Morenike Giwa Onaiwu approaches her role as a CAB member through a social justice lens. Since joining the CAB 10 years ago, she has worked to address the issues of particular concern to her local community of Houston, TX, including the role that stigma plays in limiting testing. “We need to have more acceptance, we need to have better policies, we need to have better treatments, we need to eradicate stigma because stigma kills,” she says.
Morenike argues that HIV research needs to better address the multitude of the factors that result in disparities and suboptimal outcomes among people with multiple marginalizations – especially related to the intersections of various identities, including gender, race, age, ability, and mental health. “We’ve made progress in this area, but there is still a great need,” she notes.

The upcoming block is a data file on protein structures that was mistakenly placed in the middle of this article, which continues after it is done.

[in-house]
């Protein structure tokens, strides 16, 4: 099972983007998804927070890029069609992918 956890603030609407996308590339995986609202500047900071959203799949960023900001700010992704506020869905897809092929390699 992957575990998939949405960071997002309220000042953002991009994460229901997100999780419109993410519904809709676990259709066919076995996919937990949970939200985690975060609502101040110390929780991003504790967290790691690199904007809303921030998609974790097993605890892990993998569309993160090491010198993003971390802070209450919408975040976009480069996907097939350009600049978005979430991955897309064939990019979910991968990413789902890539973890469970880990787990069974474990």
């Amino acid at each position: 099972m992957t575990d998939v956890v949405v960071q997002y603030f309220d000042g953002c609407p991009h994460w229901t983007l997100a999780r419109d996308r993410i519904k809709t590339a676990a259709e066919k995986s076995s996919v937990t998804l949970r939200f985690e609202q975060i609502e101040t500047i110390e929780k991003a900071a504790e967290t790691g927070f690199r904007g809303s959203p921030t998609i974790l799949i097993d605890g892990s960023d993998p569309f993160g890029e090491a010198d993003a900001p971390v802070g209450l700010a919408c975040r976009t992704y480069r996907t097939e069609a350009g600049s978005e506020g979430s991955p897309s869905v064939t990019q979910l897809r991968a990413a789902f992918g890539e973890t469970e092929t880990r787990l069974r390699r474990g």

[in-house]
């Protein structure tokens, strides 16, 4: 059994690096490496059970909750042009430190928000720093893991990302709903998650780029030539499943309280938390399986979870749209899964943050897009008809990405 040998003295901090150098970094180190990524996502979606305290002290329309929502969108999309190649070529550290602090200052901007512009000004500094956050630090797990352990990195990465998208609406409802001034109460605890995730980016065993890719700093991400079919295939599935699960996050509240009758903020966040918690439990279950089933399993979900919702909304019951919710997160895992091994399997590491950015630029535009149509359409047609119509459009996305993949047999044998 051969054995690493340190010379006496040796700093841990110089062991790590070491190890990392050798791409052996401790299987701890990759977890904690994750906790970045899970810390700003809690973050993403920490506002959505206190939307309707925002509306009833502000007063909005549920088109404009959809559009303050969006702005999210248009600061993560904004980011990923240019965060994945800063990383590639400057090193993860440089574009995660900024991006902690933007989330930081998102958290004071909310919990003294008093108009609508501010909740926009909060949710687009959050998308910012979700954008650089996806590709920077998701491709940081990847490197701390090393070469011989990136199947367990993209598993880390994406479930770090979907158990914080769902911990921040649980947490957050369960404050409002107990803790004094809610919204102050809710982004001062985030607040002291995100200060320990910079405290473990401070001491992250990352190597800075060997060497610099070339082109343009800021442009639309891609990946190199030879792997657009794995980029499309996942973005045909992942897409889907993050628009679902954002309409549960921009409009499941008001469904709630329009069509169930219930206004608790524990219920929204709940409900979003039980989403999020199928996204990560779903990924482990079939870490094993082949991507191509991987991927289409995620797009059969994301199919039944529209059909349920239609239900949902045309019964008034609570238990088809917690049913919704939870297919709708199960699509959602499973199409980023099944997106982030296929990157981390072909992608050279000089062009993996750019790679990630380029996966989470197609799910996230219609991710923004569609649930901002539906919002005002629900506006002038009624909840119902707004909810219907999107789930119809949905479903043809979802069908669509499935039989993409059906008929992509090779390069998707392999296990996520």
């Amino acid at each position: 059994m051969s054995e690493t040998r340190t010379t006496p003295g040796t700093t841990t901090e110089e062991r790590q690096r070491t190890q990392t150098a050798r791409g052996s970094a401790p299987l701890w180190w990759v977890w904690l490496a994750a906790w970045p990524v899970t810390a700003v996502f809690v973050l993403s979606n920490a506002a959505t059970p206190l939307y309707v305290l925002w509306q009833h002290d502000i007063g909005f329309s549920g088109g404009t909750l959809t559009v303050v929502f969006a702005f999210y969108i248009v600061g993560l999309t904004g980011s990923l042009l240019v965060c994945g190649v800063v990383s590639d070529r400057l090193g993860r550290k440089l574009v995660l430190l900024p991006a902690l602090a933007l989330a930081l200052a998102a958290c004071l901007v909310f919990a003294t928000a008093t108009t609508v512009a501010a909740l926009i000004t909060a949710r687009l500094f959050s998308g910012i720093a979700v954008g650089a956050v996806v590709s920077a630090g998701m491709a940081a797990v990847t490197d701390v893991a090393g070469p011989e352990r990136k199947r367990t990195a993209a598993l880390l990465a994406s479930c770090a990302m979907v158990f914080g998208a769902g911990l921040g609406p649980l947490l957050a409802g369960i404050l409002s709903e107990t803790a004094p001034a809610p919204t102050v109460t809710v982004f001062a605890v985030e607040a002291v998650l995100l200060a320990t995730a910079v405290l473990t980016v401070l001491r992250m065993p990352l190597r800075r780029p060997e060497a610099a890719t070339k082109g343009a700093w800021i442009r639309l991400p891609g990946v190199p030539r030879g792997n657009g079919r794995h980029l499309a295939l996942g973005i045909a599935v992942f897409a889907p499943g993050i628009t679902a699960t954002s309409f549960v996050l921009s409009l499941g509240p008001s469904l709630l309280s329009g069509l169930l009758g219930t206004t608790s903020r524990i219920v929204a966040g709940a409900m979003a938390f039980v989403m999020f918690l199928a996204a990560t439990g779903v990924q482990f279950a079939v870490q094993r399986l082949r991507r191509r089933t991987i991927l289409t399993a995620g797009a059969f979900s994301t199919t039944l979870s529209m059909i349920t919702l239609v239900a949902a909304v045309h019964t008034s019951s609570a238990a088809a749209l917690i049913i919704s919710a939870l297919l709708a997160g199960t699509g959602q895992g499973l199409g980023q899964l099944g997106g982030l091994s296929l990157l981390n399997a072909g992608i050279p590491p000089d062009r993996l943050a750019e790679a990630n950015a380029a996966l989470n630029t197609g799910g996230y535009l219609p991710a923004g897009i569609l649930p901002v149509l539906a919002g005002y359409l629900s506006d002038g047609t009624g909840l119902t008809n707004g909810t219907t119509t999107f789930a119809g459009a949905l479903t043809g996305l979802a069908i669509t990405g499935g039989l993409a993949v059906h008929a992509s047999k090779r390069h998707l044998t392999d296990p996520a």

Morenike hopes that she has demonstrated that there’s a place in HIV advocacy for everyone. “I came into this work as a 20-something year old working-class Black woman living in the South; I had a baby on one hip and another on the way – yet I have helped to make lasting changes that have had an impact on the HIV community on a global scale.”
Ultimately, she looks forward to the day when the ACTG is no longer needed because society will have addressed the systemic inequalities that drive the epidemic and researchers will have found a cure.